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Numéro de publicationUS7894531 B1
Type de publicationOctroi
Numéro de demandeUS 11/355,262
Date de publication22 févr. 2011
Date de dépôt15 févr. 2006
Date de priorité15 févr. 2005
Numéro de publication11355262, 355262, US 7894531 B1, US 7894531B1, US-B1-7894531, US7894531 B1, US7894531B1
InventeursAhmet Enis Cetin, Mark Kenneth Davey, Halil I. Cuce, Andrea Elvis Castellari, Adem Mulayim
Cessionnaire d'origineGrandeye Ltd.
Exporter la citationBiBTeX, EndNote, RefMan
Liens externes: USPTO, Cession USPTO, Espacenet
Method of compression for wide angle digital video
US 7894531 B1
Résumé
A system and method for varying the level of detail encoded in a video. In a preferred embodiment, some regions of a wide-angle video scene are encoded in an almost lossless manner, while other regions are encoded with less detail. Regions of interest can be determined in many ways, including a priori, automatically in real time, or by the selection of human operators.
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Revendications(20)
1. A method of intelligently compressing a stream of wide angle video images by applying varying compression methodology to selected regions of interest (RoI), comprising the steps of:
using a detection algorithm for determining a plurality of regions of interest in an image frame of the video,
encoding the regions of interest of video using only intra-frame information by computing a linear transform of the image pixels to generate transform domain coefficients, quantizing the transform domain coefficients and representing the quantized coefficients in binary form,
compressing the exterior regions of interest using plurality of image frames of the video, and
combining said compressed exterior regions of interest with said encoded regions of interest to create a bitstream representing the plurality of image frames of the video.
2. The method of claim 1 in which said detection algorithm is a human detection algorithm in wide angle video.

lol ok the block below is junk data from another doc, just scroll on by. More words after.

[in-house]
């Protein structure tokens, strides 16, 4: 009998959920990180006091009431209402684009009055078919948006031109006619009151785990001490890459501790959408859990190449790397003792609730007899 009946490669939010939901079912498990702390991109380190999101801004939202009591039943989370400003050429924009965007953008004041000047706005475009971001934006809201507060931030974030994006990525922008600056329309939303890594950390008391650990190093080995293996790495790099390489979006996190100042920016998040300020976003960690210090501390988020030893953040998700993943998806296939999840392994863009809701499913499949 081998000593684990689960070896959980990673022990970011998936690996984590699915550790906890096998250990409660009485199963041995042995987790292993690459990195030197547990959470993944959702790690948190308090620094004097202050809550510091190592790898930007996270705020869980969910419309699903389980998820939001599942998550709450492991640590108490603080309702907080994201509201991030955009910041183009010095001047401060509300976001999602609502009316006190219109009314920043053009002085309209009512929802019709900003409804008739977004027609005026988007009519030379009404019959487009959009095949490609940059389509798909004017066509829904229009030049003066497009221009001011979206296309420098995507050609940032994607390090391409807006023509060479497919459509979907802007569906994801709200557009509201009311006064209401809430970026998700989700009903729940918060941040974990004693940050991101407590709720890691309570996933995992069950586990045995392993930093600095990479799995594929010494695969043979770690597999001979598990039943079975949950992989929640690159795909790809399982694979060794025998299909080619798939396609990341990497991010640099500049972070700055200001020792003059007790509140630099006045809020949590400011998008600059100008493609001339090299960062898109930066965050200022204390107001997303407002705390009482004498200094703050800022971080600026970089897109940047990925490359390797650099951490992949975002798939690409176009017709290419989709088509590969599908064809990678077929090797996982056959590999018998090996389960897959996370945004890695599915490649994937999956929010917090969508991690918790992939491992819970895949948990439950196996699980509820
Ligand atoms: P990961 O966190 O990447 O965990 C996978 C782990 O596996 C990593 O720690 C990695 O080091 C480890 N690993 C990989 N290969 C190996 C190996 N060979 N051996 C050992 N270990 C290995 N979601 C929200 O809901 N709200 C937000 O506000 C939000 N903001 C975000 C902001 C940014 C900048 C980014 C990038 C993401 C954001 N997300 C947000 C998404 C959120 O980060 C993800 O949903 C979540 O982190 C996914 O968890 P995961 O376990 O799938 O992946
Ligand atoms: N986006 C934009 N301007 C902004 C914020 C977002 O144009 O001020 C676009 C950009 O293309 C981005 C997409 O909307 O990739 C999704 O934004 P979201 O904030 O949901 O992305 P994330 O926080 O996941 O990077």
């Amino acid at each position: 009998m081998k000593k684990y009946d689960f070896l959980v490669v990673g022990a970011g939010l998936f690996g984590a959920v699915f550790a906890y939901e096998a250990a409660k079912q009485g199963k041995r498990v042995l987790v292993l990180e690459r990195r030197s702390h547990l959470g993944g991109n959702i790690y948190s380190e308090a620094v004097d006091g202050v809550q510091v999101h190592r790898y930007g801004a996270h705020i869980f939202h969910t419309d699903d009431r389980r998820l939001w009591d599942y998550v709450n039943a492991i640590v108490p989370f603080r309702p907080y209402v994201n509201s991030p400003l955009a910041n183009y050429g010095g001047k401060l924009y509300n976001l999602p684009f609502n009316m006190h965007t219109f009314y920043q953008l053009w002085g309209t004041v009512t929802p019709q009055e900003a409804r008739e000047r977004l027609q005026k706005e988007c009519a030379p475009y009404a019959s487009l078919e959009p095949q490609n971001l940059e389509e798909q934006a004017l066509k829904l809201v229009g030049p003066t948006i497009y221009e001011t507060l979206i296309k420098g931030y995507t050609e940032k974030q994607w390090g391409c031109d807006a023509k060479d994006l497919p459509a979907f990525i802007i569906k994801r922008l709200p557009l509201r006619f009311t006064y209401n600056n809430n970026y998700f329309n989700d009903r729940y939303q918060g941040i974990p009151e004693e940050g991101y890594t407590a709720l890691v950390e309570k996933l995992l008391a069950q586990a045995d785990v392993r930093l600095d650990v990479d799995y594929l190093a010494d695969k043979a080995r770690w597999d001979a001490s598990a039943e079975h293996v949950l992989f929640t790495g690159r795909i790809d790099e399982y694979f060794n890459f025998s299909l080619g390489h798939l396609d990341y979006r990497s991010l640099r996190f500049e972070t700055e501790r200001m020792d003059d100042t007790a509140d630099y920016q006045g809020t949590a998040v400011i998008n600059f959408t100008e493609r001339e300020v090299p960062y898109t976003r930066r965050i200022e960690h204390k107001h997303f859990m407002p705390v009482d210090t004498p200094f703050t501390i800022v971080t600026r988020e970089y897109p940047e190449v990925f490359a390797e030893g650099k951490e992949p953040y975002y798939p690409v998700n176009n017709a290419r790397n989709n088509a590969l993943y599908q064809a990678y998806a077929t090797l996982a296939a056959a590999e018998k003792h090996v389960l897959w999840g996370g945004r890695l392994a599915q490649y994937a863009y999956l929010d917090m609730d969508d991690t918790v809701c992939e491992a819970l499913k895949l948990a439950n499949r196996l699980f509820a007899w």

3. The method of claim 1 in which said detection algorithm is implemented on the view corrected video.
4. The method of claim 1 in which the linear transformation used in compresion includes wavelet and the discrete cosine transforms.
5. The method of clim 1 in which the quantized transform domain coefficients are encoded in binary form using coding selected from the group consisting of: Huffman coding and arthmetic coding.
6. The method of claim 1 in which said regions of interest are compressed by using intraframe information by canceling the motion estimation and the camera motion compensation process in differentially compressed video data.
7. The method of claim 1 in which differential video data compression methods include a compression standard selected from the group consisting of: MPEG-2 video compression and MPEG-4 video compression.
8. The method of claim 1 in which said regions of interest in the video are also determined manually by a user.
9. The method of claim 1 in which said regions of interest are determined on the view corrected video.
10. The method of claim 1 in which no side information describing regions of interest is transmitted to the encoder.
11. A computer readable medium containing programming instructions for intelligently compressing stream of video image frames by applying varying compressions methodology to selected regions of interest (RoI), comprising the steps of
using a detection algorithm for determining a plurality of regions of interest in an image frame of the video,
encoding the regions of interest of video using only intra-frame information by computing a linear transform of the image pixels to generate transform domain coefficients, quantizing the transform domain coefficients using lower quantization steps for transform domain coefficients and representing the said quantized coefficients in binary form,
compressing the exterior of regions of interests using a plurality of image framed of the video, and
combining the compressed exterior of RoIs with encoded RoIs to create a bitstream representing the plurality of image frames of the video.
12. The computer-readable medium of claim 11 in which the detection algorithm is a human detection algorithm in wide angle video.
13. The computer-readable medium of claim 11 in which said detection algorithm is implemented on the view corrected video.
14. The computer-readable medium of claim 11, wherein the linear transform is selected from the group consisting of the Discrete Cosine Transform and a wavelet transform.
15. The computer-readable medium of claim 11, wherein the quantized transform domain coefficients are encoded in binary form using coding selected from the group of Huffman coding and arithmetic coding.